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Speaking of mess, Cassandra and Francis reach a fascinating opposing point. She’s concerned Francis is showing no remorse over killing George Turner, or over killing an innocent dog. Could Albert please ask around if there is a special circle of hell for people like him? It’s interesting how Cassandra, no matter how messed up she is, still has some sense of right or wrong. As for Francis, someone needs to take that gun off him ASAP as he’s all too happy using it.

As we all predicted, the Nicole-David-Fred love triangle finally blew up, and boy, how did it. Erica goes full-on scorned woman and drugs Nicole. She then parades her in the middle of Monastery for everyone to see in a wedding dress. Threatening to pour acid on her face is just an added touch to the terror.

Although this turns out to be just a mind game on Erica’s part, we get some insightful character revelations. Nicole’s reasoning for toying with the two guys becomes more understandable, although I still cannot excuse it (and I’m speaking as someone who actually likes Elena Gilbert). I think she could use some therapy to sort out the trauma inflicted by her dad’s affair. At this stage of her life, she shouldn’t end up with either guy. David is also at fault and I think he should work on making it up to Fred. If he and Nicole sail off into the sunset now, it would leave a bad taste in a lot of reader’s mouths. Then again, if Fred does decide to take her back, it would be his choice. Something tells me this ordeal is far from over. 

We end series seven of Monastery with Thomas receiving yet another blow when his dad betrays him and destroys all the progress of their investigation. So much for trusting family, or authorities for that matter. What is going to happen now?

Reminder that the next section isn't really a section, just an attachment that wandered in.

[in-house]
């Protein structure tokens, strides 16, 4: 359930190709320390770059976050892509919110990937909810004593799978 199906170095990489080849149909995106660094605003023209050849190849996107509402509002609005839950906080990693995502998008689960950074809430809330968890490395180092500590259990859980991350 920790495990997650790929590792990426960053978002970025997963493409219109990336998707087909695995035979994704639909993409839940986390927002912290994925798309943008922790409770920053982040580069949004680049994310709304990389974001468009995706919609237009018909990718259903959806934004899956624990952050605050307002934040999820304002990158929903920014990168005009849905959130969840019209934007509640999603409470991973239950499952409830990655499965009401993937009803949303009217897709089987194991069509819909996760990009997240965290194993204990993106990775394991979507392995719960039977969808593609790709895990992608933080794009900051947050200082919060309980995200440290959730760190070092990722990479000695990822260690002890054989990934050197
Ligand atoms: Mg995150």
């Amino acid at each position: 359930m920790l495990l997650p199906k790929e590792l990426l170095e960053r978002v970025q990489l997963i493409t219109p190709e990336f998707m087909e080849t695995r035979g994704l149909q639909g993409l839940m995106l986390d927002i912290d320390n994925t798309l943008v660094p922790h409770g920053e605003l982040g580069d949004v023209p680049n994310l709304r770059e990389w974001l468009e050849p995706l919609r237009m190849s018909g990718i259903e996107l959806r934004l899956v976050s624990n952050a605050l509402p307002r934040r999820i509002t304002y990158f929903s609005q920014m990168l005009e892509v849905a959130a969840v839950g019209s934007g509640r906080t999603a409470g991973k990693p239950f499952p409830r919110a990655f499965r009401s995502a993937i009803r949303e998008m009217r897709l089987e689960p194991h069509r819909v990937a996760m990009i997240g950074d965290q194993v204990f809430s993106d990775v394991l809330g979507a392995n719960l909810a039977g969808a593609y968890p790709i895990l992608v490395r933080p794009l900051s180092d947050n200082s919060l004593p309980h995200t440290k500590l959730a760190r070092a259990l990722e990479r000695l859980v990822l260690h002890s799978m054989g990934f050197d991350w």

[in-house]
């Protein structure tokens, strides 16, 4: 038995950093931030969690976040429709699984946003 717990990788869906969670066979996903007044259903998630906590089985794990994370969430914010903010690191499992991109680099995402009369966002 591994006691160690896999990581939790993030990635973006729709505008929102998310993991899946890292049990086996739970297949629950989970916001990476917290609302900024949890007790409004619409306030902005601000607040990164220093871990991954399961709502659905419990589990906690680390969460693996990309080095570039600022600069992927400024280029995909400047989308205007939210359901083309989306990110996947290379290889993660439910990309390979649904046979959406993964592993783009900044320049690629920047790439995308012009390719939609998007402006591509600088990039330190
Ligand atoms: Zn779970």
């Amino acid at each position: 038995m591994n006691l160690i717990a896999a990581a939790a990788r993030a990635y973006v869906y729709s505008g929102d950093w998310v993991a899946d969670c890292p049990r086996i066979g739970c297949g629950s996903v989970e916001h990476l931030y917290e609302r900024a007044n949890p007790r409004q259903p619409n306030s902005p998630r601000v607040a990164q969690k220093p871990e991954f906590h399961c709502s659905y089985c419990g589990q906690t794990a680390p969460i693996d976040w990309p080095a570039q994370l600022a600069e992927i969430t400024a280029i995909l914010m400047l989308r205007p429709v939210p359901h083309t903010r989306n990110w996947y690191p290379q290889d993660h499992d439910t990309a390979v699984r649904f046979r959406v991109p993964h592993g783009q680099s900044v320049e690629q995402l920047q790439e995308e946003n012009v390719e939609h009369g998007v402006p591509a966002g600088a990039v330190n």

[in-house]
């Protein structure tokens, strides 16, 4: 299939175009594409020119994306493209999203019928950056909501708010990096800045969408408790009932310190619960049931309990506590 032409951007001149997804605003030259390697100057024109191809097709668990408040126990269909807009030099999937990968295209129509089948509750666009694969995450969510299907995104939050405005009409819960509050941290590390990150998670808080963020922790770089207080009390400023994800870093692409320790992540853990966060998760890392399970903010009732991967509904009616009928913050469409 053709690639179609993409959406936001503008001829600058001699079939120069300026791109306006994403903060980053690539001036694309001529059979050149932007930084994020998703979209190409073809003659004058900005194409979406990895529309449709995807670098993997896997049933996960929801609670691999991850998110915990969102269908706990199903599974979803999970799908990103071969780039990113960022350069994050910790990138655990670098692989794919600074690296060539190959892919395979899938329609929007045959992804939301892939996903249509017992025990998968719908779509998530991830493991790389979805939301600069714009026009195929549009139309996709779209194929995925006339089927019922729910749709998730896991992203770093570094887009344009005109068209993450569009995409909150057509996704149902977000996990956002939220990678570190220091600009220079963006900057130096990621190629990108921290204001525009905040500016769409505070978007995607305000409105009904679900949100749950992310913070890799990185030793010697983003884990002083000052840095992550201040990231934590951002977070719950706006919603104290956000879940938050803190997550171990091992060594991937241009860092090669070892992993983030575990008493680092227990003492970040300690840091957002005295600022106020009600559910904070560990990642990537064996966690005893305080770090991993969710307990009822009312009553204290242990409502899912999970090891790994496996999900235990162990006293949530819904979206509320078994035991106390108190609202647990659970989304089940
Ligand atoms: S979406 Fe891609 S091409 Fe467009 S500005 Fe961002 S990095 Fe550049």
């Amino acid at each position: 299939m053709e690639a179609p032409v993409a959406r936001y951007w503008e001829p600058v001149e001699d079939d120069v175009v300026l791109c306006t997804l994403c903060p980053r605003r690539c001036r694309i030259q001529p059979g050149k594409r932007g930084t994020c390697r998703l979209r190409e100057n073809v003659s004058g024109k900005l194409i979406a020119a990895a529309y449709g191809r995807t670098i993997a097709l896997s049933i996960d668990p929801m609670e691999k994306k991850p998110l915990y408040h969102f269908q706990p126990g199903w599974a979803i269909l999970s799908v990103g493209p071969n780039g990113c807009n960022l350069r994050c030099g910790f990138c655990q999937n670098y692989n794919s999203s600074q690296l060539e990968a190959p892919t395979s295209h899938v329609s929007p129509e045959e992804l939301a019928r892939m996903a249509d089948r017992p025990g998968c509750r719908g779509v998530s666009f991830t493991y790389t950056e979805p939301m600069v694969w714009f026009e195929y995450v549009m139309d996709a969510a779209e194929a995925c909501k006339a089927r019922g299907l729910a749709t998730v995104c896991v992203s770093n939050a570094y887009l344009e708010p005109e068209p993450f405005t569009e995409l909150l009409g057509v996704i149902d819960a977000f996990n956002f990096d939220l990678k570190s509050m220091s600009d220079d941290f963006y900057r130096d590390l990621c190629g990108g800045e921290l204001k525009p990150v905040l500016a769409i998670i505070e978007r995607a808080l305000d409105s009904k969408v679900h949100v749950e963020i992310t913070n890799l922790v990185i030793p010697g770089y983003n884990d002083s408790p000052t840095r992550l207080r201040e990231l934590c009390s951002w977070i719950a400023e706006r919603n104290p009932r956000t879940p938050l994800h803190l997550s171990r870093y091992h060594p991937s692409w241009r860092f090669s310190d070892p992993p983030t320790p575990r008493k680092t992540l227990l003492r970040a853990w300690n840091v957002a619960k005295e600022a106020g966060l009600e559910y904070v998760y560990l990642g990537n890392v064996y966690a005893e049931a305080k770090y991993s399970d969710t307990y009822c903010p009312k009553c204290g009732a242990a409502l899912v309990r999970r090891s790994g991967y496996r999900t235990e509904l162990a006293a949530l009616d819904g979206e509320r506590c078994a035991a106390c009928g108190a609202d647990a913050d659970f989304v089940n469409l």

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Overall thoughts

I said a lot of my thoughts while discussing the plot of the episode. As usual, Monastery is full of of drama, mystery, and outright terrifying things to keep us on our toes. The one plot thread I am holding in my hand just waiting to see where it leads me is Madam Witch. Her very fairytale-like deal with Cassandra implies she owes her one of the grandkids. Not to mention the implication that Henry has some kind of special powers. I can’t wait to see how that ties into what happened to Albert. The next part can’t come out soon enough!  5 out of 5 stars (5 / 5)

More thoughts from the author:

1. Something I talked about before in another article about Monastery a little but something that I picked up on in this episode. Cassandra, although definitely not perfect, still seems to uphold some kind of morality within her. Such as how horrified she is when Francis doesn’t feel bad that he killed George. Was this something you considered when writing these characters, someone who’s not afraid to get their hands dirty but still has some kind of empathy vs someone who doesn’t?